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Olly Moss. The Good, the Bad and the Ugly. The Good, the Bad and the Ugly (Italian title: Il buono, il brutto, il cattivo) is a 1966 Italian Spaghetti Western film directed by Sergio Leone, starring Clint Eastwood, Lee Van Cleef, and Eli Wallach in the title roles respectively.[3] The screenplay was written by Age & Scarpelli, Luciano Vincenzoni and Leone, based on a story by Vincenzoni and Leone.

The Good, the Bad and the Ugly

Director of photography Tonino Delli Colli was responsible for the film's sweeping widescreen cinematography and Ennio Morricone composed the famous film score, including its main theme. It is the third film in the Dollars Trilogy following A Fistful of Dollars (1964) and For a Few Dollars More (1965). The plot revolves around three gunslingers competing to find a fortune in buried Confederate gold amid the violent chaos of gunfights, hangings, American Civil War battles and prison camps.[4] The film was a co-production between companies in Italy, Spain and West Germany.

Clint Eastwood. Since 1967, Eastwood has run his own production company, Malpaso, which has produced all except four of his American films.

Clint Eastwood

He served as the nonpartisan mayor of Carmel-by-the-Sea, California from 1986 to 1988. Eastwood has at least[4] seven children by five different women, although he has only married twice. Sergio Leone. Sergio Leone (Italian: [ˈsɛrdʒo leˈoːne]; 3 January 1929 – 30 April 1989) was an Italian film director, producer and screenwriter most associated with the "Spaghetti Western" genre.

Sergio Leone

Early life[edit] Born in Rome, Leone was the son of the cinema pioneer Vincenzo Leone (known as director Roberto Roberti or Leone Roberto Roberti) and the silent film actress Edvige Valcarenghi (Bice Waleran). During his schooldays, Leone was a classmate of his later musical collaborator Ennio Morricone for a time. Ghost in the Shell. Title[edit] Shirow has stated that he had always wanted the title of his manga to be "GHOST IN THE SHELL", even in Japan, but his original publishers preferred Kōkaku Kidōtai (攻殻機動隊?).

Ghost in the Shell

He had chosen "Ghost in the Shell" in homage to Arthur Koestler's The Ghost in the Machine, from which he also drew inspiration.[1] Setting[edit] Primarily set in the mid-twenty-first century in the fictional Japanese city of Niihama, Niihama Prefecture (新浜県新浜市, Niihama-ken Niihama-shi?) ,[Note 1] otherwise known as New Port City (ニューポートシティ, Nyū Pōto Shiti?) Mamoru Oshii. Currently, Oshii lives in Atami, Shizuoka Prefecture, Japan with his dog – a mutt named Daniel.[1] Career[edit] Early career (1977 - 1982)[edit] As a student, Mamoru Oshii was fascinated by the film La jetée by Chris Marker.[2] He also repeatedly watched European cinema, such as films by Federico Fellini, Ingmar Bergman, Michelangelo Antonioni, and Jean-Pierre Melville.[3] These filmmakers, together with Jean-Luc Godard, Andrei Tarkovsky and Jerzy Kawalerowicz,[4] would later serve as influences for Oshii's own cinematic career.[5] In 1976, he graduated from Tokyo Gakugei University.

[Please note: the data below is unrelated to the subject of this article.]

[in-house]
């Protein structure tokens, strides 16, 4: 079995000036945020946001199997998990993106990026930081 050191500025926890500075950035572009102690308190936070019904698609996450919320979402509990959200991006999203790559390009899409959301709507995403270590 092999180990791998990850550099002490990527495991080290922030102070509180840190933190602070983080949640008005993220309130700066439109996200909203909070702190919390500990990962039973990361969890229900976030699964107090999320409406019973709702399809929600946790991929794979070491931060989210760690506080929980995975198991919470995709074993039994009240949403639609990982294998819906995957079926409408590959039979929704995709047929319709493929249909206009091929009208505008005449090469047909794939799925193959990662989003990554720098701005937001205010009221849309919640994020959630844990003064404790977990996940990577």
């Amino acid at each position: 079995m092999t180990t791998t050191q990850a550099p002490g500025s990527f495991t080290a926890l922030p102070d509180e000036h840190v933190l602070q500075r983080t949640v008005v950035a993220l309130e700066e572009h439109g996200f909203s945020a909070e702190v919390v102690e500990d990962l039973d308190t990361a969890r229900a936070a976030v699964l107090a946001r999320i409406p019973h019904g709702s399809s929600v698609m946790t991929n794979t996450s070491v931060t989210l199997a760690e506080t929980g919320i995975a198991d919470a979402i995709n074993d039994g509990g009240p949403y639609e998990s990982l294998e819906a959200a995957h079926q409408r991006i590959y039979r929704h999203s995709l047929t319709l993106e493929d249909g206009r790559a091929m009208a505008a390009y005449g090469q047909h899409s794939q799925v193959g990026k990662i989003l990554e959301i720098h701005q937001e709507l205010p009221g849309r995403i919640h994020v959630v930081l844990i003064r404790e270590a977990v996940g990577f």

Mamoru Oshii

The following year, he entered Tatsunoko Productions and worked on his first anime as a storyboard artist on Ippatsu Kanta-kun.[6] During this period at Tatsunoko, Oshii worked on many anime as a storyboard artist, most of which were part of the Time Bokan television series. Success with Urusei Yatsura (1981 - 1984)[edit] Dallos, Angel's Egg & Anchor (1983 - 1985)[edit] Patlabor & live-action (1987 - 1993)[edit]

Kenji Kawai. Ghost in the Shell (film) Ghost in the Shell follows the hunt of the public security agency Section 9 for a mysterious hacker known as the Puppet Master.

Ghost in the Shell (film)

With the assistance of her team, Motoko Kusanagi tracks and finds their suspect, only to be drawn into a complex sequence of political intrigue and a cover-up as to the identity and goals of the Puppet Master. The overarching philosophical themes of the film include sex/gender identity and self-identity in a technologically advanced world. Saving Private Ryan. Rodat conceived the film's story in 1994 when he saw a monument dedicated to eight siblings killed in the American Civil War.